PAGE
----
Q: On the New York City Leadership Academy, an independent organization started by Klein that trained teachers to become administrators: How do you make sure good school leaders stay in the city school system?
A: My recollection in years past is that the [New York City Leadership Academy] has a requirement that the students have to put in at least three years of service. I think the future probably involves having the department develop collaborations with a broader range of principal preparation programs and then have the opportunity to track the student outcomes in schools led by principals coming from a variety of different institutions using different approaches. Then using that both as a learning opportunity for holding institutions at the department it collaborates with and then also steering it in the direction of those programs that are the most successful.
Accountability can’t be just for students, or for students or teachers or for students and teachers and principals. But it also has to be for everyone involved in every aspect of public education — those who work in schools, those who work in central offices, publishers who provide the materials that are used and the exams and the exam-scoring capacity, and universities. Universities need to be not only equal partners but they have got to be equally accountable.
Q: You criticize principal prep programs in institutes of higher education in your book; what do you find wrong with them?
A: I think the model is wrong. I think that the idea that teachers who ultimately teach in a wide variety of districts come to a single location in a form of a brick and mortar building all receive the same quality of education that will prepare them for the range and variety of districts and schools they could possible work in is a very outdated 20th-century idea. I think what the 21st century demands is partnerships with schools and universities, where universities customize their offerings for the needs of a particular set of schools or the needs of that particular district and are willing to partner with school practitioners in helping prospective schools and students meet those needs and deliver those services where teachers interact with students on a regular basis, which is namely in schools not in institutions of higher education.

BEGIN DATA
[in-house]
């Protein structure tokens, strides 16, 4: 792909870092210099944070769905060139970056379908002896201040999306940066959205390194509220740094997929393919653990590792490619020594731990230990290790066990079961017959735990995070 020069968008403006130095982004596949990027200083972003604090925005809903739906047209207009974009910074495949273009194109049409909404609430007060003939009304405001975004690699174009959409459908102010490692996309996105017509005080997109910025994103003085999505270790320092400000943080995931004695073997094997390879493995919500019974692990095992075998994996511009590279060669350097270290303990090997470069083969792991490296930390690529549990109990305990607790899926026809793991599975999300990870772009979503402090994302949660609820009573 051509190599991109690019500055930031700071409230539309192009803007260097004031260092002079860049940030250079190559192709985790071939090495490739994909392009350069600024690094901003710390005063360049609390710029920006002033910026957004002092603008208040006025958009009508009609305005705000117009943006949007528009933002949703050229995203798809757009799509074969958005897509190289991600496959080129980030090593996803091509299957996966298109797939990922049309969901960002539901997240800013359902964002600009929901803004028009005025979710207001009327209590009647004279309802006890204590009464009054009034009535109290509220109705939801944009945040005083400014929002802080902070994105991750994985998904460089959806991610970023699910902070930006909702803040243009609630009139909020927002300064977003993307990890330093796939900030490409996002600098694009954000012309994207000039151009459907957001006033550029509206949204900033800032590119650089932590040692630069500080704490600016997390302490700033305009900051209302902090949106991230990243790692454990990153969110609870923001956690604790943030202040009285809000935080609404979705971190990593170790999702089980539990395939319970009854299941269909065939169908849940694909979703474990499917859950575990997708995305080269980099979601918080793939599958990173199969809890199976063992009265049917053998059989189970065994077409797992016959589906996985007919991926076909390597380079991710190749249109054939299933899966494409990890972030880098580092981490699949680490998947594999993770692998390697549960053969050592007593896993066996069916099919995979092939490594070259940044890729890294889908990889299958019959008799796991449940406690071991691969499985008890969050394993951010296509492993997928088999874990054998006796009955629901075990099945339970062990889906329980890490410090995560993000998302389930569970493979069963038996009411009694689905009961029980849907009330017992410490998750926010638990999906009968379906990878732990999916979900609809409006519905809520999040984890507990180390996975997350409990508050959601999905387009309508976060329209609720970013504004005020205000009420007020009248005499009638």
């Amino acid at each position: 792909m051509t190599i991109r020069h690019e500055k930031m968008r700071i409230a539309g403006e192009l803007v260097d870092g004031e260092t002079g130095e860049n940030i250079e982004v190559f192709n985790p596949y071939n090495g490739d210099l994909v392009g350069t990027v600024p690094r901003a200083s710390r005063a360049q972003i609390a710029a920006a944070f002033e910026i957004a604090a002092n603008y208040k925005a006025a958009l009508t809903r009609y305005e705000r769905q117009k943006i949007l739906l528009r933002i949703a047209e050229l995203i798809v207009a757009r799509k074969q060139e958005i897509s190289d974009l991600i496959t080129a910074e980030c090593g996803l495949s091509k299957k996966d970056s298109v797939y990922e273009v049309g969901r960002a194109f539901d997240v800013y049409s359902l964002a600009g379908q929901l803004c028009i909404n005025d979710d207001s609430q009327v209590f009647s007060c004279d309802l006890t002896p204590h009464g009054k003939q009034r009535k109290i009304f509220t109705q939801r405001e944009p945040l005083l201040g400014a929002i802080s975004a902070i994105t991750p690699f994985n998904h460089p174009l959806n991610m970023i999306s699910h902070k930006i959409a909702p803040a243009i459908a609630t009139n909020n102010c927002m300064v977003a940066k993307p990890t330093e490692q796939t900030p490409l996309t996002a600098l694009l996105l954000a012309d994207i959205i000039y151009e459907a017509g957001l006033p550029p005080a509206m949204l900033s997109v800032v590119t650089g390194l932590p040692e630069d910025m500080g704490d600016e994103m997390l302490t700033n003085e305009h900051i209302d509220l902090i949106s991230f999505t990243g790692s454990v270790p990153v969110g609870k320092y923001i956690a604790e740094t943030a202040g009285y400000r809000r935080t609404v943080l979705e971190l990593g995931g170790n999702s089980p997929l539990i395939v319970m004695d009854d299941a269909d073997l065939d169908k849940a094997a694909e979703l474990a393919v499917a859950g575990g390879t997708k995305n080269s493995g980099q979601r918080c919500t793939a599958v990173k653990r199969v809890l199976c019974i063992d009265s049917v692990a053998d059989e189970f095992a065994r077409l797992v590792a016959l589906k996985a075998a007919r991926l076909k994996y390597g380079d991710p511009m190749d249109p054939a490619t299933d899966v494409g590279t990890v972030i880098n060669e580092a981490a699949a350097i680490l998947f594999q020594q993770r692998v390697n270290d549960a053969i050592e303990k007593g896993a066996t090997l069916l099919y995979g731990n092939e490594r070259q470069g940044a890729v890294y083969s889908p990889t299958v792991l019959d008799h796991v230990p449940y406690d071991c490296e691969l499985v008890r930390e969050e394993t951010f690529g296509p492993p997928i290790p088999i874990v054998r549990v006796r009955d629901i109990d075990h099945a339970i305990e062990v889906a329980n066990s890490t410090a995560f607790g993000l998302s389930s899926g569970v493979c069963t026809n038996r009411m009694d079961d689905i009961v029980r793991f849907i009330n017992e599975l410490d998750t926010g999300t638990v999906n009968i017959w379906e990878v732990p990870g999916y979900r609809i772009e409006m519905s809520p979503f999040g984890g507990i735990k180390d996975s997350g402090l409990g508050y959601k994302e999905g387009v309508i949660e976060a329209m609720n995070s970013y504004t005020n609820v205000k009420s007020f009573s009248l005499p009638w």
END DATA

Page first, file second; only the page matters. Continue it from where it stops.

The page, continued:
I think we’re in a transitional stage but that ultimately the future and success and continuation of higher education depends on our ability and capacity to change with the changing needs of schools and school districts. My prediction is that the changes will be something along the lines of what I just described. As I direct the summer principal academy at Teachers College I’m guided by that thought. We have already started partnering with cities around the country and the next stab is really to figure out how to customize the work we do to meet the specific needs of communities as diverse as New Orleans, Indianapolis, Miami, New York City, or a small rural district in New Hampshire. How do we take what we know principals need in order to be successful and tailor that so that their success is not meant in a general sense but it’s targeted to a particular district’s needs for the particular kinds of schools serving very specialized populations based on who attends that school?